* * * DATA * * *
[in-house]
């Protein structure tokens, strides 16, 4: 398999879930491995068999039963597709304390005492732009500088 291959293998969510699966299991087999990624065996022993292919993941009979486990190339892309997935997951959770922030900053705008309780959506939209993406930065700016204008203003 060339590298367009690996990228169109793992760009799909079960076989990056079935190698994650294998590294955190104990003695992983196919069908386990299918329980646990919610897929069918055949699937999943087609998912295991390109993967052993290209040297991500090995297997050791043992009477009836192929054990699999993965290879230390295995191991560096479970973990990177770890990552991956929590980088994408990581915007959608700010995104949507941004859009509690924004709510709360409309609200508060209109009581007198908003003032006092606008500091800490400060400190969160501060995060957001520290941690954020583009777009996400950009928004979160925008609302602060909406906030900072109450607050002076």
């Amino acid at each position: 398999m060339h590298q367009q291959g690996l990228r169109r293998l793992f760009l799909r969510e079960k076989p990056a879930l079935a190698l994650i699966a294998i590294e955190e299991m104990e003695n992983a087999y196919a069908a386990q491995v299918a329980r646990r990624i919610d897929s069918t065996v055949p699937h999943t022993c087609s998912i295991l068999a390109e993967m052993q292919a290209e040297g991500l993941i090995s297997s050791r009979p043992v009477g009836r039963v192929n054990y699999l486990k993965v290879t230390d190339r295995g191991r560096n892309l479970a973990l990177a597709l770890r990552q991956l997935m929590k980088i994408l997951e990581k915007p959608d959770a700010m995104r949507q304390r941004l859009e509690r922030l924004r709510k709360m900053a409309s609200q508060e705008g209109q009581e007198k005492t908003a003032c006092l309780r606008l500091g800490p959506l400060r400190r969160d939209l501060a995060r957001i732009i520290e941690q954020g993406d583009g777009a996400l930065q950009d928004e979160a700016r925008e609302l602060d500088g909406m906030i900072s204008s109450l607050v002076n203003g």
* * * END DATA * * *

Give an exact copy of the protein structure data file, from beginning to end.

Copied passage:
[in-house]
């Protein structure tokens, strides 16, 4: 398999879930491995068999039963597709304390005492732009500088 291959293998969510699966299991087999990624065996022993292919993941009979486990190339892309997935997951959770922030900053705008309780959506939209993406930065700016204008203003 060339590298367009690996990228169109793992760009799909079960076989990056079935190698994650294998590294955190104990003695992983196919069908386990299918329980646990919610897929069918055949699937999943087609998912295991390109993967052993290209040297991500090995297997050791043992009477009836192929054990699999993965290879230390295995191991560096479970973990990177770890990552991956929590980088994408990581915007959608700010995104949507941004859009509690924004709510709360409309609200508060209109009581007198908003003032006092606008500091800490400060400190969160501060995060957001520290941690954020583009777009996400950009928004979160925008609302602060909406906030900072109450607050002076």
């Amino acid at each position: 398999m060339h590298q367009q291959g690996l990228r169109r293998l793992f760009l799909r969510e079960k076989p990056a879930l079935a190698l994650i699966a294998i590294e955190e299991m104990e003695n992983a087999y196919a069908a386990q491995v299918a329980r646990r990624i919610d897929s069918t065996v055949p699937h999943t022993c087609s998912i295991l068999a390109e993967m052993q292919a290209e040297g991500l993941i090995s297997s050791r009979p043992v009477g009836r039963v192929n054990y699999l486990k993965v290879t230390d190339r295995g191991r560096n892309l479970a973990l990177a597709l770890r990552q991956l997935m929590k980088i994408l997951e990581k915007p959608d959770a700010m995104r949507q304390r941004l859009e509690r922030l924004r709510k709360m900053a409309s609200q508060e705008g209109q009581e007198k005492t908003a003032c006092l309780r606008l500091g800490p959506l400060r400190r969160d939209l501060a995060r957001i732009i520290e941690q954020g993406d583009g777009a996400l930065q950009d928004e979160a700016r925008e609302l602060d500088g909406m906030i900072s204008s109450l607050v002076n203003g």